Sacramento, Stockton TES sessions help fill professional development gap
June 21, 2012
Oakland, San Francisco, and other major cities in the Bay Area have no shortage of professional development opportunities for those in the transportation engineering and planning field. "Outlying areas such as Sacramento and Stockton traditionally have not had as many options," says Kamala Parks, a senior planner in Kittelson & Associates, Inc.’s Oakland office.
Recent events are changing that, however. Senanu Ashiabor from the Oakland office helped organize the office's first Transportation Education Series (TES) session in April on traffic signal timing. TES is a series of presentations sponsored by KAI that focus on a variety of topics related to transportation engineering and planning. Senanu said he was pleasantly surprised at the level of interest it generated, even from agencies outside the immediate San Francisco Bay Area. City of Sacramento staff were even willing to drive two hours to Oakland to attend the session, which started at 8am! Realizing their interest, presenters Tom Urbanik and Kevin Lee instead drove to Sacramento to present a second time at the City's offices. Staff from nearby counties were also invited and had the opportunity to meet with Tom and Kevin.
“It seems like in the immediate Bay Area, there are a lot of these types of things where people can learn about what’s going on in the industry," Kamala says, "but there is a real starvation in places like Stockton and Sacramento. Even out in Contra Costa County they don’t have access to as much professional development, so they are very appreciative of it as well.”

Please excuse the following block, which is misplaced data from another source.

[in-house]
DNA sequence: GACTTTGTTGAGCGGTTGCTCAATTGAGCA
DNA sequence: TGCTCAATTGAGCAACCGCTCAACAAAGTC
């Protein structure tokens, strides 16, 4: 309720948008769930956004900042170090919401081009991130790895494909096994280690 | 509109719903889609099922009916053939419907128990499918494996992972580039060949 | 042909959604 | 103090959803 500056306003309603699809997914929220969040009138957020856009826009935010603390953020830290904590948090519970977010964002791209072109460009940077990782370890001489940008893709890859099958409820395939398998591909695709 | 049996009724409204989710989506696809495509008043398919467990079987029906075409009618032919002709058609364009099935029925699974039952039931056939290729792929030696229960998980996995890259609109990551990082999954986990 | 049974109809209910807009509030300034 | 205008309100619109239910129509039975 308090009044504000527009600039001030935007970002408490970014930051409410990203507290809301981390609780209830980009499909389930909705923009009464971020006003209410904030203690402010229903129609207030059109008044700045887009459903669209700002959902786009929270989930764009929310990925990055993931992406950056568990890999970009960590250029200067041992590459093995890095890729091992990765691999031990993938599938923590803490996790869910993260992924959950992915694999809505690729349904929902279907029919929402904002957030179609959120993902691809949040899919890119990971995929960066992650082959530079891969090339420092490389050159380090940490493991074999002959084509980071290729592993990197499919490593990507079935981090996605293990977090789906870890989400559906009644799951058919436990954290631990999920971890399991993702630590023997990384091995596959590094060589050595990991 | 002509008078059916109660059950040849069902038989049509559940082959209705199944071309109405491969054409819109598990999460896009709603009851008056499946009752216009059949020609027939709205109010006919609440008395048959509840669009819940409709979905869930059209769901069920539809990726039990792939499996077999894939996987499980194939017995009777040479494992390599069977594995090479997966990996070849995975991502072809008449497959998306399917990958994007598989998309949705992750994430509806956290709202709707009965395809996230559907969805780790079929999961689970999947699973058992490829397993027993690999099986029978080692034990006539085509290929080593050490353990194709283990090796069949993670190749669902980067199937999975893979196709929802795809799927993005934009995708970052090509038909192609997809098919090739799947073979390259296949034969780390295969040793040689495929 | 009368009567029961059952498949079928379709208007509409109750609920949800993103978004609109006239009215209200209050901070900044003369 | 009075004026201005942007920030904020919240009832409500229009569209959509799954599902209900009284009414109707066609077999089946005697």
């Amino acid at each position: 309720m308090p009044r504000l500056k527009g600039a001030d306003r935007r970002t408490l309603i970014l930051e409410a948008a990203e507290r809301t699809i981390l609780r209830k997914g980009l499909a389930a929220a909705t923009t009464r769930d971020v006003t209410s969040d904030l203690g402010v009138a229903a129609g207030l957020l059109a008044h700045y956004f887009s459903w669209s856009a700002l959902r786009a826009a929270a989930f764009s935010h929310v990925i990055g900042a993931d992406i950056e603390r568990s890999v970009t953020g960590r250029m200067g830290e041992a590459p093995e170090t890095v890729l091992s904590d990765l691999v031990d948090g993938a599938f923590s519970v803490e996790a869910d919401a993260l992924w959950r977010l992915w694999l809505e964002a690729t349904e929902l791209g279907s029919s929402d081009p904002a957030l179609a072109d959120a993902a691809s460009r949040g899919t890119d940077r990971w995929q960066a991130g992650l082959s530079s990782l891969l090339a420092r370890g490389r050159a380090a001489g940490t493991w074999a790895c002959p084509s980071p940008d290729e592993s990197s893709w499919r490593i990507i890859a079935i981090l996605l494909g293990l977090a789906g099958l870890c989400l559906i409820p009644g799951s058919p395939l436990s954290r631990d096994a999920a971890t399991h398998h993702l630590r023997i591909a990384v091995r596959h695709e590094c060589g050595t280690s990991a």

The TES sessions provide an opportunity for participants to hear an array of perspectives from different parts of the country. The second Oakland TES session was on multimodal level of service and context-sensitive design targeted at the Sacramento Area Council of Governments. The Sacramento office offered a session that highlighted context-sensitive design solutions for rural communities presented by KAI’s Yolanda Takesian, Erin Ferguson, and Brian Ray. Yolanda works from KAI’s Baltimore office, while Erin and Brian are based in the Portland office.
“The interesting thing for me is learning how to listen a little better to what people want, and knowing that we have the tools to help them become more informed about something. Being able to bring Kittelson people here from other places is very helpful,” Kamala says.
The sessions have drawn anywhere from 10-25 participants and, as word spreads about them, Kamala and Senanu see even greater demand for local TES events.
”I think the biggest experience for me has been to see how much respect the public agencies around here have for the whole concept. Some people have questions about the level of detail, but they have all liked the idea of having a forum like this,” Senanu says.